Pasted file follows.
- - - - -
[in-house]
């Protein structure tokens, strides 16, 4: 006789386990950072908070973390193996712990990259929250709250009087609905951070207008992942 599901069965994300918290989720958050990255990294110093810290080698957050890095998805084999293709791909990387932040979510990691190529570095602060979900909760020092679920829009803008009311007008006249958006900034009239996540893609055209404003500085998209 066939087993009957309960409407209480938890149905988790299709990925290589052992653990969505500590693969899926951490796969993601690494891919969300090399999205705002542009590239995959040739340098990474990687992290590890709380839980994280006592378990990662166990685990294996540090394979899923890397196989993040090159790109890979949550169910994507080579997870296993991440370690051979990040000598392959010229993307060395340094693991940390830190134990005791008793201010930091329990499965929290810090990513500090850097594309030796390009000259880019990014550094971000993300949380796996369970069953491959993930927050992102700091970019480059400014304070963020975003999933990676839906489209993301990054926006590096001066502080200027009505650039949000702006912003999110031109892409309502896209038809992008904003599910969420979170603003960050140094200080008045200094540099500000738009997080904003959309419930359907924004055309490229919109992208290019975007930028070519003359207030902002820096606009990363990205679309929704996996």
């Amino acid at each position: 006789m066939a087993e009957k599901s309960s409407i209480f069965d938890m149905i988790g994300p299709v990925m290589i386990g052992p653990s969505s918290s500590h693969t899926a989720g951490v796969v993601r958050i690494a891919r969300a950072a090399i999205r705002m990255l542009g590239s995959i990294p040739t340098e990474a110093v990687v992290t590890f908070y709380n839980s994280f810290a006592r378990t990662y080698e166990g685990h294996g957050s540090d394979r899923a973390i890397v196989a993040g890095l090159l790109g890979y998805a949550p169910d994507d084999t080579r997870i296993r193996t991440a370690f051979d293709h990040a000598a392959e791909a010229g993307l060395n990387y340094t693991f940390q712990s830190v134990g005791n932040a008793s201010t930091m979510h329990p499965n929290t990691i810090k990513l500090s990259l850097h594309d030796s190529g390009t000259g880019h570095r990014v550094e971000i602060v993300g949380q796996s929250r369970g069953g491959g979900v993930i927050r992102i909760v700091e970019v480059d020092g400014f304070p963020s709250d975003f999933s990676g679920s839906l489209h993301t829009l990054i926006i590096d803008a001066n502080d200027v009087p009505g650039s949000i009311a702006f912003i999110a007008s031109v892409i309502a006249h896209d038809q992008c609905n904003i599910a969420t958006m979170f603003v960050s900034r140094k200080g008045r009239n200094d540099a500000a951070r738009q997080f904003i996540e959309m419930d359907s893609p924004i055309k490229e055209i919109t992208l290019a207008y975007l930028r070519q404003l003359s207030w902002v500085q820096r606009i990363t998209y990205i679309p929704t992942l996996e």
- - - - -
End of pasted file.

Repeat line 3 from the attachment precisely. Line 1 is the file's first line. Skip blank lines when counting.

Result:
């Amino acid at each position: 006789m066939a087993e009957k599901s309960s409407i209480f069965d938890m149905i988790g994300p299709v990925m290589i386990g052992p653990s969505s918290s500590h693969t899926a989720g951490v796969v993601r958050i690494a891919r969300a950072a090399i999205r705002m990255l542009g590239s995959i990294p040739t340098e990474a110093v990687v992290t590890f908070y709380n839980s994280f810290a006592r378990t990662y080698e166990g685990h294996g957050s540090d394979r899923a973390i890397v196989a993040g890095l090159l790109g890979y998805a949550p169910d994507d084999t080579r997870i296993r193996t991440a370690f051979d293709h990040a000598a392959e791909a010229g993307l060395n990387y340094t693991f940390q712990s830190v134990g005791n932040a008793s201010t930091m979510h329990p499965n929290t990691i810090k990513l500090s990259l850097h594309d030796s190529g390009t000259g880019h570095r990014v550094e971000i602060v993300g949380q796996s929250r369970g069953g491959g979900v993930i927050r992102i909760v700091e970019v480059d020092g400014f304070p963020s709250d975003f999933s990676g679920s839906l489209h993301t829009l990054i926006i590096d803008a001066n502080d200027v009087p009505g650039s949000i009311a702006f912003i999110a007008s031109v892409i309502a006249h896209d038809q992008c609905n904003i599910a969420t958006m979170f603003v960050s900034r140094k200080g008045r009239n200094d540099a500000a951070r738009q997080f904003i996540e959309m419930d359907s893609p924004i055309k490229e055209i919109t992208l290019a207008y975007l930028r070519q404003l003359s207030w902002v500085q820096r606009i990363t998209y990205i679309p929704t992942l996996e």